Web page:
Saturday, April 4, 2009

Israeli reprisals fail to blackmail Palestinian resistance (Report)

[Posted on PIC on 04/04/2009 - 10:44 AM ]

The Israeli government was not satisfied with merely scuttling the negotiations to exchange Palestinian prisoners for their captured soldier, Gilad Shalit, which Egypt had been mediating. Nor did it stop at blaming Hamas for the failure of the talks. Rather, it embarked upon a series of steps to take vengeance on Hamas and on the Palestinian prisoners in its jails.

Observers have seen these acts as evidence of the extent of the Zionists’ frustration over their impotence. The occupation forces have failed, despite the passing of 1,000 days since Shalit was captured, in forcing Hamas to compromise on its demand that 1,000 Palestinian prisoners in Israeli jails should be released in exchange for Shalit’s release.

Fresh detentions of representatives and political leaders
On March 19th the Zionist occupation forces mounted extensive pre-dawn raids in the West Bank with the goal of seizing representatives and political leaders, including government ministers, belonging to Hamas in an attempt to step up the pressure on Hamas to close the file of Gilad Shalit.

Among those seized in the raids
• From Nablus: Dr. Nasser al-Shaer, Deputy Prime Minister and Minister of Education in the 10th Palestinian government headed by Ismail Haneyya; also: Sheikh Adnan Asfoor, one of Hamas’s political leaders, and physics professor Dr. Isam al-Ashqar.
• From Ramallah: two members of the Palestinian Legislative Council, Ayman al-Daraghimah and Abdul-Jabbar Fuqaha; Mazen al-Rimawi, the director of the PLC Office in Ramallah, and Hamas leader, Ra’fat Nassif.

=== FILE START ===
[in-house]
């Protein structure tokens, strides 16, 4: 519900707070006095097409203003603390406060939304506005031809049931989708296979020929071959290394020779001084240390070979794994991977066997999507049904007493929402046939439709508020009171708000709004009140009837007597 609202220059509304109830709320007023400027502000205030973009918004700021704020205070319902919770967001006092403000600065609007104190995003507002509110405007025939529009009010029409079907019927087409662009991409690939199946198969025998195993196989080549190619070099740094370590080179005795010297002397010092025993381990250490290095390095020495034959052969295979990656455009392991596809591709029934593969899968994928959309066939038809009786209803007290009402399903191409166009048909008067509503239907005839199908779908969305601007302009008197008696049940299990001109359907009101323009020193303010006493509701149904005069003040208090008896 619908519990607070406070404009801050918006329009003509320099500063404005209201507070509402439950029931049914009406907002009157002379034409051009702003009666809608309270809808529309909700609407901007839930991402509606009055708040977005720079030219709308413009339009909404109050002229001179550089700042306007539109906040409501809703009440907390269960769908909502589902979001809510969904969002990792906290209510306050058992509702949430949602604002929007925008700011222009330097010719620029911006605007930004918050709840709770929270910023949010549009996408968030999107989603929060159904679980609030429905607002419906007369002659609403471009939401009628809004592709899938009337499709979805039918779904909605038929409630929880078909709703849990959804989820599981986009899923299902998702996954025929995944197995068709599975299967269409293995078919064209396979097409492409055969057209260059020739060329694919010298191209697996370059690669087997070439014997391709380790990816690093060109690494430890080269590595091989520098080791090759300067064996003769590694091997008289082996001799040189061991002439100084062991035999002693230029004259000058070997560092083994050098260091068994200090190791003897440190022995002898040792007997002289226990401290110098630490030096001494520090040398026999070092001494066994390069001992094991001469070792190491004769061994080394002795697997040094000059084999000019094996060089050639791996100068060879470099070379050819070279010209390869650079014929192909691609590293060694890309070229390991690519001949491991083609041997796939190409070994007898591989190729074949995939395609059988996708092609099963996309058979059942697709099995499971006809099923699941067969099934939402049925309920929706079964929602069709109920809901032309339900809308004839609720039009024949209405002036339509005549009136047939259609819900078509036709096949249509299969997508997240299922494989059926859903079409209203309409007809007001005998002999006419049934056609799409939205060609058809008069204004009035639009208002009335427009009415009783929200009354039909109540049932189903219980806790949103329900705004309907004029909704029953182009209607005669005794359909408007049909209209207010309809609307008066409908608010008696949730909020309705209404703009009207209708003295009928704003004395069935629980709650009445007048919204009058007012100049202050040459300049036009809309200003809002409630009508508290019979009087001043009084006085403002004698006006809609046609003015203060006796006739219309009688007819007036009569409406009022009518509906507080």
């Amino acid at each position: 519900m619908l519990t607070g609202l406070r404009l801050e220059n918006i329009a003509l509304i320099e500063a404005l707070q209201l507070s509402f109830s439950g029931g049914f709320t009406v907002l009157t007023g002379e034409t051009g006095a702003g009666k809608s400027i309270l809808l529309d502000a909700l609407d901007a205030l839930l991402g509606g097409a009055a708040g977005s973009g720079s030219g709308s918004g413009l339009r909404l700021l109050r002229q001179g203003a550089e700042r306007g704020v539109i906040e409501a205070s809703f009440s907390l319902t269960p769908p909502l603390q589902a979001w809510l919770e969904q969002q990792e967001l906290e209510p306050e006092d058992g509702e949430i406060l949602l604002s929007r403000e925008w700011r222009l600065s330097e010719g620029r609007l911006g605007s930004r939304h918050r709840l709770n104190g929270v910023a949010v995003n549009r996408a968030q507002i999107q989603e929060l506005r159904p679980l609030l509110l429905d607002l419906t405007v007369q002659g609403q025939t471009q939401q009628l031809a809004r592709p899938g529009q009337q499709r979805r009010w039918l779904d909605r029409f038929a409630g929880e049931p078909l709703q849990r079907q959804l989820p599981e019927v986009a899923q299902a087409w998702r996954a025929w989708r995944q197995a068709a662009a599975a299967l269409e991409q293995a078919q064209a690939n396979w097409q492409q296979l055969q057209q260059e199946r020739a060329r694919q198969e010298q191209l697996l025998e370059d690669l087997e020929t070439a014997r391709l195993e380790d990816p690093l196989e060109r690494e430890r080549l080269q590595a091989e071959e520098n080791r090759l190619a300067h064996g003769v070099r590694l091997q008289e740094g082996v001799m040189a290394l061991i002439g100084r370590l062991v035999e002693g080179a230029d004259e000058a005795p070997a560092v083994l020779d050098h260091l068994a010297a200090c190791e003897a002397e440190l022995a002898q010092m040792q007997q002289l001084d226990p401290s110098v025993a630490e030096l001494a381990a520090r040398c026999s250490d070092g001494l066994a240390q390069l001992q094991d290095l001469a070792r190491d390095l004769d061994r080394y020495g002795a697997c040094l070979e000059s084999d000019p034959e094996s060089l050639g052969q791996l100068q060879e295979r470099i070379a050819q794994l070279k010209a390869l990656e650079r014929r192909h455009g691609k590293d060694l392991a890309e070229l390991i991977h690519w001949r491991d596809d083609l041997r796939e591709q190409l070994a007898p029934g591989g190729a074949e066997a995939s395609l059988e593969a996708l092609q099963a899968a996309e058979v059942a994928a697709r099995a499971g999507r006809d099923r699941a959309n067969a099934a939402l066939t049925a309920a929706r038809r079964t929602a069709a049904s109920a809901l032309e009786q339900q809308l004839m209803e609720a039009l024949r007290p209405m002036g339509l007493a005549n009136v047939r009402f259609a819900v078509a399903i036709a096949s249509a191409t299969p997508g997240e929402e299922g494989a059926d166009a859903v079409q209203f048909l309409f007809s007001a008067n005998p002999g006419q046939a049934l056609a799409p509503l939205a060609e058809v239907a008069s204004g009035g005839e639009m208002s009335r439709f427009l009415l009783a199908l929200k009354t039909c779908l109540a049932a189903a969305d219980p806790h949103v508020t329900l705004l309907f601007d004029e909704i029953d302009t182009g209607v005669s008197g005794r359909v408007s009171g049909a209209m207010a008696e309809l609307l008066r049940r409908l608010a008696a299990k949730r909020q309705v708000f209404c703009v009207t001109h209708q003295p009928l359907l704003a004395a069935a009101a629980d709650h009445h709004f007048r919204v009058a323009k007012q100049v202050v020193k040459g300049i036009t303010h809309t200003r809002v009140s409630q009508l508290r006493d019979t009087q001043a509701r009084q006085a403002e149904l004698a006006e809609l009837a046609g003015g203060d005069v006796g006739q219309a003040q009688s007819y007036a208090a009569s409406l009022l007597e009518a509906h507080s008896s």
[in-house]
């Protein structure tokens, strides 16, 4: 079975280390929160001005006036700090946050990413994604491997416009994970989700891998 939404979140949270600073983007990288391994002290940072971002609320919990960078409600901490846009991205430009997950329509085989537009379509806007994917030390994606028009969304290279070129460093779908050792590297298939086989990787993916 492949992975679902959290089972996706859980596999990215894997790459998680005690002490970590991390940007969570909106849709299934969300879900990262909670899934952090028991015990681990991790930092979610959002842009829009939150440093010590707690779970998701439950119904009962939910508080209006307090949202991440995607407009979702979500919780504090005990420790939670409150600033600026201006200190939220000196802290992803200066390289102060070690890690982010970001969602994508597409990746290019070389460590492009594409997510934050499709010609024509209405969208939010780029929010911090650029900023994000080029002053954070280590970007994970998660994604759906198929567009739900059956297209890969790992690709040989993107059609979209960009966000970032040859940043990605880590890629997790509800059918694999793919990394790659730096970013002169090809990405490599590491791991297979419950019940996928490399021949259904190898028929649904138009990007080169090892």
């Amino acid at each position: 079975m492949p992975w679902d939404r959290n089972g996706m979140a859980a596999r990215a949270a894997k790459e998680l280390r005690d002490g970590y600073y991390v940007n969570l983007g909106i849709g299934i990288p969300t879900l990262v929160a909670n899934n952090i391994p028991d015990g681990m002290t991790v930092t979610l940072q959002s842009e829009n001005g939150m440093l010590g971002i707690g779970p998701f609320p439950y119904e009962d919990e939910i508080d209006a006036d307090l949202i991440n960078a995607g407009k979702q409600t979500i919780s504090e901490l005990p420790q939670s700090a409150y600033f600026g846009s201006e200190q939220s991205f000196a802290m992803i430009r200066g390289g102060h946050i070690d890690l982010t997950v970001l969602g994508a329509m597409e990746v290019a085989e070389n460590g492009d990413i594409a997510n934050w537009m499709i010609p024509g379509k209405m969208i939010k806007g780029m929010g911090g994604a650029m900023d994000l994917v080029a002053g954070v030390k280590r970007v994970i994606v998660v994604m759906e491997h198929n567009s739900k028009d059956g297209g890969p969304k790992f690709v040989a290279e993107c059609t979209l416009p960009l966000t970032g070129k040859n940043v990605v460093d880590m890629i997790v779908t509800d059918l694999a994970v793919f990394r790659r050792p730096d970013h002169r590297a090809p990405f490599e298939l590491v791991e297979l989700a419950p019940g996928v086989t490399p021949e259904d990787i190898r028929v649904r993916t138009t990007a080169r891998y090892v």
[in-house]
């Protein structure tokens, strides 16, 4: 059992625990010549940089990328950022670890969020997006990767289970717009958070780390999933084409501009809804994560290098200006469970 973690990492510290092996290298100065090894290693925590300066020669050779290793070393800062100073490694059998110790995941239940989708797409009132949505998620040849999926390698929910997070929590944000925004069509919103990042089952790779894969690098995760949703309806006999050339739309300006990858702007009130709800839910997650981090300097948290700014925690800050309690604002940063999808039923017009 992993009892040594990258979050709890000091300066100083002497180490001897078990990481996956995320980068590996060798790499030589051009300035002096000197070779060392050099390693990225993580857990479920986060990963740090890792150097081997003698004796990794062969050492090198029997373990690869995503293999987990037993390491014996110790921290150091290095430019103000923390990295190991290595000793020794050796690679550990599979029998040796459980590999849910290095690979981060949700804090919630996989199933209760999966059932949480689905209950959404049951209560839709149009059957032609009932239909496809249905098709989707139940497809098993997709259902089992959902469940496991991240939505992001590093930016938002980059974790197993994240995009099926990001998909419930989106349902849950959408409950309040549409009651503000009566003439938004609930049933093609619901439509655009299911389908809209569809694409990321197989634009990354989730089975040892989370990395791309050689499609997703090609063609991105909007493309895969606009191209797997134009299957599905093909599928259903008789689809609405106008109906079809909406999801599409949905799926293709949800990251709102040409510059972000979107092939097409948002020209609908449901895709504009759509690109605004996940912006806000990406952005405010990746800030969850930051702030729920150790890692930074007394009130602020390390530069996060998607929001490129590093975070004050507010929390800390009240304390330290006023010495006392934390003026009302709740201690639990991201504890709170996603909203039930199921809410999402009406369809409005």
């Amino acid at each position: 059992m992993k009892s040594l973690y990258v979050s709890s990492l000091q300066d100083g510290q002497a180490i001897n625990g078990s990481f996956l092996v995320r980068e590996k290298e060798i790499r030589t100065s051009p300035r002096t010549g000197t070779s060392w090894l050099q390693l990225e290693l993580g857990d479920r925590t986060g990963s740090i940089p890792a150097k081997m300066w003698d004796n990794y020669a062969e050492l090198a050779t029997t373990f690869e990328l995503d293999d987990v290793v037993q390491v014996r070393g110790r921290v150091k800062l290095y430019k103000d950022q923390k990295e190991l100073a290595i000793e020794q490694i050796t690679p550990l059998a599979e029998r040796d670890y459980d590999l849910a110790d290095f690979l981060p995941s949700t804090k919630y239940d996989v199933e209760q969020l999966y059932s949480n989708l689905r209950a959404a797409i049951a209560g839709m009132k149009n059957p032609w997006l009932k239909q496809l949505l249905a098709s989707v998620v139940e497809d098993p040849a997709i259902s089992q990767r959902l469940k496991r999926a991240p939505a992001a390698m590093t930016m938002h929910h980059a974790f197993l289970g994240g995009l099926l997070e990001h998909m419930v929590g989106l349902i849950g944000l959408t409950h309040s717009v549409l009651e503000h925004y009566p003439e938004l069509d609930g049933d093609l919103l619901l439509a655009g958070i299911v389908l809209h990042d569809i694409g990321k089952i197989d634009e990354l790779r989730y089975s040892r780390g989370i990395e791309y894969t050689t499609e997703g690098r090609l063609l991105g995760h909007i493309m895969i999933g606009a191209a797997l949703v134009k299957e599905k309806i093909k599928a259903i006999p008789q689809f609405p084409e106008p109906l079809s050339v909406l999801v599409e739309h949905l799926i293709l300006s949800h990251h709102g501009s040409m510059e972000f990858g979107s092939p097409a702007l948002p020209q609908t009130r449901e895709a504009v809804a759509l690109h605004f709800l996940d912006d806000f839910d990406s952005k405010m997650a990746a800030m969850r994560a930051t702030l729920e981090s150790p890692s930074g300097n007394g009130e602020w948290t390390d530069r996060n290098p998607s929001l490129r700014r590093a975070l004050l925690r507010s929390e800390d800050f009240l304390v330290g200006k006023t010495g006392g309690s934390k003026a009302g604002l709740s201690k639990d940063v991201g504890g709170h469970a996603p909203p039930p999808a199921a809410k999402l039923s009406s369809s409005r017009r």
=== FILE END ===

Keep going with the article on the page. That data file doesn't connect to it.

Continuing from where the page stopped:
• From Al-Khalil (Hebron): two lawmakers: Azzam Salhab and Nizar Ramadan.
• From Bethlehem: MP Khalid Tafish.

While the raids were going on, former Israeli Prime Minister Ehud Olmert met with a committee composed of cabinet ministers and legal experts to discuss what further measures could be taken to apply even harsher measures against prisoners from Hamas and Islamic Jihad.

The measures include further restrictions on visits from family members and on personal property that can be brought in for those prisoners; also depriving detainees of the right to continue their education and denying them access to mass media and other sources of information about the outside world.

No backing down; no haggling
Responding to the policies set in place by the Israeli occupation authority and what it may intend to do in the future against Hamas and the Palestinian prisoners, Hamas made it clear that it is more firmly committed to the conditions it set for Shalit’s release than it has ever been.

Hamas leader Mushir al-Masri, Secretary of the Hamas contingent in the PLC, said, “The prisoner issue is too important for haggling; and experience has shown that seizing elected representatives and trying to make examples of them in order to apply pressure on Hamas never succeeded in compelling it to back down from its position. In fact, it will only push it to hold more firmly to the conditions it has set for the prisoners' exchange.”

Masri emphasized in a press release, “The soldier held captive by Hamas will never see the light of day as long as our brave prisoners do not see it.” He made it clear that the conditions put forward by Hamas represent the minimal aspirations of the Palestinian people.

In fact the list of names of prisoners whose release is demanded consists of a mere one-tenth of those being held in Zionist detention centers, and “the life of one Zionist soldier is not more valuable than the life of one of our brave prisoners.”

He pointed out that the Zionist enemy fully realizes that by using those lowly, cheap methods to apply pressure on Hamas they are recklessly endangering Shalit.

Masri added in his press release, “These savage attacks drive home to what extent the enemy has run out of means for tracking down its captive soldier. The enemy has basically run out of ideas, which is why it is resorting to such despicable tactics.”

The rejection of expulsion and of linking the swap deal to pacification
MP Muna Mansoor, a representative from Hamas in the PLC, said in a press release that Zionist pressure would not succeed in bringing Hamas into submission.